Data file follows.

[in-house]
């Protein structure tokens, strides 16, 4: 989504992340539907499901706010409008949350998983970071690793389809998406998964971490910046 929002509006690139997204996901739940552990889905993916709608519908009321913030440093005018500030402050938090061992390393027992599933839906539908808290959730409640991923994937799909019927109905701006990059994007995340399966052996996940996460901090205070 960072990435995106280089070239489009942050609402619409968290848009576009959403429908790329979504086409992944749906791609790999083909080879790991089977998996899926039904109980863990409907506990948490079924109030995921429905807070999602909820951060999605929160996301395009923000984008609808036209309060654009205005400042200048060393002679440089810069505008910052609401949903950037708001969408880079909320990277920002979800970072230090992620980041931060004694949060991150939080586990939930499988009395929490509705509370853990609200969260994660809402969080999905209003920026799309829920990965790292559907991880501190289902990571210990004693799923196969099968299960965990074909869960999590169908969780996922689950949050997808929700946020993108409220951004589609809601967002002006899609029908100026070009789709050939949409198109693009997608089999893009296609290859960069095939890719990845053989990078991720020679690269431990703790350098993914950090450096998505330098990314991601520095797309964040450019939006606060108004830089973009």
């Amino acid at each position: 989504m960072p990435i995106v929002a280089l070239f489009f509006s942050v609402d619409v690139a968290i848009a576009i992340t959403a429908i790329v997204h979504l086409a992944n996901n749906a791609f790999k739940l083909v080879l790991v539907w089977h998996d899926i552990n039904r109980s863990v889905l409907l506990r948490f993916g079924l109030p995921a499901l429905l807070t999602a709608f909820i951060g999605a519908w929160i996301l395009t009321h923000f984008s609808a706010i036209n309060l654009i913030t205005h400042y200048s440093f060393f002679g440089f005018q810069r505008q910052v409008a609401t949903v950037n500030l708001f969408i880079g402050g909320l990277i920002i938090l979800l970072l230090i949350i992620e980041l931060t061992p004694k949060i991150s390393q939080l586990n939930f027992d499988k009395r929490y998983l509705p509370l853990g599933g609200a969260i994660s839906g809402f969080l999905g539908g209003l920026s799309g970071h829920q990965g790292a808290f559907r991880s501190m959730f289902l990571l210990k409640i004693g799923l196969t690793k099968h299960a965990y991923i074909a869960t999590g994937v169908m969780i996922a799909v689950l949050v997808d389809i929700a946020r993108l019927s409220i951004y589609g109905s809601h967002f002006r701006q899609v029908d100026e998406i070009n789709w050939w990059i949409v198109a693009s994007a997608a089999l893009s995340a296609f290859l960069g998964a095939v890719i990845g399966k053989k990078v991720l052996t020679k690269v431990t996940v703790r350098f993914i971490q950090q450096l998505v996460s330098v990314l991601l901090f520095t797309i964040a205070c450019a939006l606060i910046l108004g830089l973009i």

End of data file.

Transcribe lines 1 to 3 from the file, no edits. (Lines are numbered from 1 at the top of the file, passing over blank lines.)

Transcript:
[in-house]
């Protein structure tokens, strides 16, 4: 989504992340539907499901706010409008949350998983970071690793389809998406998964971490910046 929002509006690139997204996901739940552990889905993916709608519908009321913030440093005018500030402050938090061992390393027992599933839906539908808290959730409640991923994937799909019927109905701006990059994007995340399966052996996940996460901090205070 960072990435995106280089070239489009942050609402619409968290848009576009959403429908790329979504086409992944749906791609790999083909080879790991089977998996899926039904109980863990409907506990948490079924109030995921429905807070999602909820951060999605929160996301395009923000984008609808036209309060654009205005400042200048060393002679440089810069505008910052609401949903950037708001969408880079909320990277920002979800970072230090992620980041931060004694949060991150939080586990939930499988009395929490509705509370853990609200969260994660809402969080999905209003920026799309829920990965790292559907991880501190289902990571210990004693799923196969099968299960965990074909869960999590169908969780996922689950949050997808929700946020993108409220951004589609809601967002002006899609029908100026070009789709050939949409198109693009997608089999893009296609290859960069095939890719990845053989990078991720020679690269431990703790350098993914950090450096998505330098990314991601520095797309964040450019939006606060108004830089973009």
């Amino acid at each position: 989504m960072p990435i995106v929002a280089l070239f489009f509006s942050v609402d619409v690139a968290i848009a576009i992340t959403a429908i790329v997204h979504l086409a992944n996901n749906a791609f790999k739940l083909v080879l790991v539907w089977h998996d899926i552990n039904r109980s863990v889905l409907l506990r948490f993916g079924l109030p995921a499901l429905l807070t999602a709608f909820i951060g999605a519908w929160i996301l395009t009321h923000f984008s609808a706010i036209n309060l654009i913030t205005h400042y200048s440093f060393f002679g440089f005018q810069r505008q910052v409008a609401t949903v950037n500030l708001f969408i880079g402050g909320l990277i920002i938090l979800l970072l230090i949350i992620e980041l931060t061992p004694k949060i991150s390393q939080l586990n939930f027992d499988k009395r929490y998983l509705p509370l853990g599933g609200a969260i994660s839906g809402f969080l999905g539908g209003l920026s799309g970071h829920q990965g790292a808290f559907r991880s501190m959730f289902l990571l210990k409640i004693g799923l196969t690793k099968h299960a965990y991923i074909a869960t999590g994937v169908m969780i996922a799909v689950l949050v997808d389809i929700a946020r993108l019927s409220i951004y589609g109905s809601h967002f002006r701006q899609v029908d100026e998406i070009n789709w050939w990059i949409v198109a693009s994007a997608a089999l893009s995340a296609f290859l960069g998964a095939v890719i990845g399966k053989k990078v991720l052996t020679k690269v431990t996940v703790r350098f993914i971490q950090q450096l998505v996460s330098v990314l991601l901090f520095t797309i964040a205070c450019a939006l606060i910046l108004g830089l973009i």